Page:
Details of Memberships and Committee Appointments
2004 Global Photonics Advisory Board-CUNY, NY - Member
2003 A.F. IOFFE Institute, St. Petersburg - Honorary Member
2003 Mexican Academy of Sciences - Corresponding Member
2001 - Fellow of the World Innovation Foundation
2000 University of California at Berkeley - Miller Visiting Professor
2000 ISI Highly Cited Researchers Database - Original Member
1999 National Committee for the Evaluation of Research of the French Republic - Member 1999 Istituto Nazionale per la Fisica della Materia, Italy, Scientific Council - Member
1996-2002 International Union of Pure Applied Physics - Chairman, Semiconductor Commission
1995 Royal Academy of Sciences, Spain - Corresponding Member
1994 Cavendish Professor - Member, Board of Electors
1993 Paul Drude Institute, Berlin, Scientific Council Chairman
1992-2005 Solid State Communications Editor in Chief
1992-1999 Istituto Nazionale per la Fisica della Materia, Italy Member, Scientific Council 1991-1999 CNER, France - Member
1989-1992 Physical Review LettersMember, Divisional Assoc. Editor
1989-1991 Solid State Communications - Member, Assoc. Editor in Chief
1988-1993 Material Science Institute, Spanish National Research Council, Scientific Council - Chairman
1988-1992 Journal of Physics, Condensed MatterMember, Board of Editors
1987 National Academy of Sciences of the United States of America - Member
1984-Present International Conferences on Raman Spectroscopy - Member, Steering Committee
1984 Japanese Society of Promotion of Sciences - Fellow
1984 Academy of Science of Barcelona - Corresponding Member
1983 Yamada Foundation Fellow
1982-1988German Physical Society - Member, Council
1982 European Physical Society - Member, Board of the Condensed Matter Division
1980 German National Science Foundation - Elected Member, Committee for Condensed Matter
1979-1983 International Union of Pure and Applied Physics - Member, Semiconductors' Commission
1977-1983 Institute of Surface Physics Research, Julich, Germany - Member, Advisory Board 1975-1978 DESY, Hamburg, Germany, Scientific Council - Member
1974-1978 Journal of Physics - Council Member, Board of Editors
1972-Present Physica Status Solidi - Member, Board of Editors
1972-Present Solid State Communications - Member, Board of Editors
1972-1976 High Magnetic Fields Laboratory, Braunschweig, Germany - Member, Advisory Board
1964American Physical Society - Fellow
1957-1958 Juan-March Foundation Fellowship in the United States - Fellow
|Professor Dr. Lawrence W. Green
Lawrence W. Green is Adjunct Professor at the University of California at San Francisco School of Medicine and Comprehensive Cancer Center. In his profile by the American Journal of Health Behaviour Professor Green was described as the most prolific health education scholar of the past 30 years. Of all the researchers and writers who have contributed to our understanding of health behaviour, none has done it more voluminously than Dr. Lawrence Winter Green. Since 1991, Dr. Green has been professor of preventive medicine and health promotion, and Director, Institute of Health Promotion Research, at, the University of British Columbia. Dr. Green received B.S. (1962), M.P.H. (1966), and Dr.P.H. (1968) degrees each in the area of public health or public health education, from the University of California-Berkeley.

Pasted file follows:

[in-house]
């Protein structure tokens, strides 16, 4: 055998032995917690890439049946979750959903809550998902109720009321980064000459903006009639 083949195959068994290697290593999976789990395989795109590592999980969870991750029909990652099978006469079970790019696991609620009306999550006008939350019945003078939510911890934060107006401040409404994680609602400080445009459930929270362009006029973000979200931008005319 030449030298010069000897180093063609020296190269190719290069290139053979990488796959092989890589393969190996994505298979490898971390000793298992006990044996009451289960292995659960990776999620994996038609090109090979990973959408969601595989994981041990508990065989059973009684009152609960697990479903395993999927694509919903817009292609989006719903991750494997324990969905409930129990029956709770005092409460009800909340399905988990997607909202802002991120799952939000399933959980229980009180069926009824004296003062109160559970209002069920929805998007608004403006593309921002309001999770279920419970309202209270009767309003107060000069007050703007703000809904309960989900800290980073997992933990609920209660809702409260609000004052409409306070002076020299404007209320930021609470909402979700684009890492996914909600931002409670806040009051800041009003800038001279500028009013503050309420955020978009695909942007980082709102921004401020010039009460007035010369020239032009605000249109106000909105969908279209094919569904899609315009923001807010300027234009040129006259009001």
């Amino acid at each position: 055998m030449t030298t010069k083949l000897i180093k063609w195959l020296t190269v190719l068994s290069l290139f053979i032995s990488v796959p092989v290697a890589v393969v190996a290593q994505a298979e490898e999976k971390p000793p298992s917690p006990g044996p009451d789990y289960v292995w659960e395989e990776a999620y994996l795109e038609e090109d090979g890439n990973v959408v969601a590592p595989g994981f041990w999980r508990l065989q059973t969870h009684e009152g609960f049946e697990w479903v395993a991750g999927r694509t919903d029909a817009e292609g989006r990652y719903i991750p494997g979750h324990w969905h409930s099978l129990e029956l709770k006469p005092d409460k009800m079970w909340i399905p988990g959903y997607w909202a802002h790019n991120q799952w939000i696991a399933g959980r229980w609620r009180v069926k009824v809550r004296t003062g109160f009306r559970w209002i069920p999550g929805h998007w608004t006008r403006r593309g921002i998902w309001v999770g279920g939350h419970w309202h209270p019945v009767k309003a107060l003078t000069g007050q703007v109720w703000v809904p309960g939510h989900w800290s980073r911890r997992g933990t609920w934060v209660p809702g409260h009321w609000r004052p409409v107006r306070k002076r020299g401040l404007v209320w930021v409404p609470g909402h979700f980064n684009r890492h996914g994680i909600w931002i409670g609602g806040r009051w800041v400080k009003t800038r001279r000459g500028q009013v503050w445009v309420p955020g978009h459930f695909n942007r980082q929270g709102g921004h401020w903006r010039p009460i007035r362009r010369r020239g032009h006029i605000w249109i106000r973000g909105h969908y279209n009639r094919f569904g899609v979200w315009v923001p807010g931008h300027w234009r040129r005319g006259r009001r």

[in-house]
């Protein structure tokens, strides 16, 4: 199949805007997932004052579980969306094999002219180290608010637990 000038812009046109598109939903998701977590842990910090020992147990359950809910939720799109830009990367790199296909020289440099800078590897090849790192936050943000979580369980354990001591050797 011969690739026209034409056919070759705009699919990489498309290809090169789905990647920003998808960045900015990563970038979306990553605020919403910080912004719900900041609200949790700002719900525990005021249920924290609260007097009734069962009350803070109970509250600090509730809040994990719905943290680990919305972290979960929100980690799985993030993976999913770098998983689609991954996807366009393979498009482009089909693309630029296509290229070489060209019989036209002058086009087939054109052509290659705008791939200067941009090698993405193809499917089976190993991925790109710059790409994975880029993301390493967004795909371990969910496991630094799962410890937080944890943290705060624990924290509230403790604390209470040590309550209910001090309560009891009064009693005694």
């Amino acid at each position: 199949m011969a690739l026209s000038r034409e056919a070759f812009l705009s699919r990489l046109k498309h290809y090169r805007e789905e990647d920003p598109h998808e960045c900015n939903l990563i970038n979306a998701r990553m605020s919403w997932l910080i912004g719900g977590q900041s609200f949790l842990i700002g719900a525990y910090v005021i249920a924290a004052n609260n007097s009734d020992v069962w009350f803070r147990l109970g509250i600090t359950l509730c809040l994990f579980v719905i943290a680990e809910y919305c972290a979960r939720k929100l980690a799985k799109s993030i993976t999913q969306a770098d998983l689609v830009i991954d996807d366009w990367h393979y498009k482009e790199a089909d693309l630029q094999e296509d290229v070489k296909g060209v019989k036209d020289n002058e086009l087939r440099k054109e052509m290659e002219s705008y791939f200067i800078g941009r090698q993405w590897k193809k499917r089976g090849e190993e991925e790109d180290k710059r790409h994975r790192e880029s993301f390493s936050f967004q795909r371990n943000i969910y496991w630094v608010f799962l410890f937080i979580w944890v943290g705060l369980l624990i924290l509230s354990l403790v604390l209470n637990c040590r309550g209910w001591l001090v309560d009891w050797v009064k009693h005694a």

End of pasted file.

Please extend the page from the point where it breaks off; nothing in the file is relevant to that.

Dr. Green is, perhaps, best 'known by health education researchers as one of the developers of the PRECEDE-PROCEED Mode1, which has been used throughout the world to guide health program intervention design, implementation, and evaluation. The continuous evolution of this model demonstrates the interdependence of health education and several social science disciplines. To use his own words: "The newly emerging field of health promotion intersects the bound- aries of the humanities and social sciences with its focus on quality of life, social conditions and behaviour or lifestyle as determinants and consequences of health. This sphere of interdisciplinary study has been my research terrain since completing my undergraduate studies."
Dr. Green's work has led him around the world in the identification of the predisposing, enabling, and reinforcing factors that influence health needs and quality of life concerns. This pursuit has enmeshed him in a series of social diagnostic studies for communities and populations in which the societal structures that enhance or compromise the adoption of healthy lifestyles by individuals have been examined. Such work has, in turn, created the need to expand and adapt experimental and quasi-experimental models of research to fit the social and organizational change processes of schools, workplaces, and other institutional settings. Dr. Green's studies of mass-media and community-organization strategies that facilitate dissemination of innovation and change across persons, places, and times have measured such constructs as adoption of health policies and curricula by schools, adoption of pro- health behaviors in communities following carefully orchestrated mass-media campaigns, and adoption of smoking-control policies in workplaces.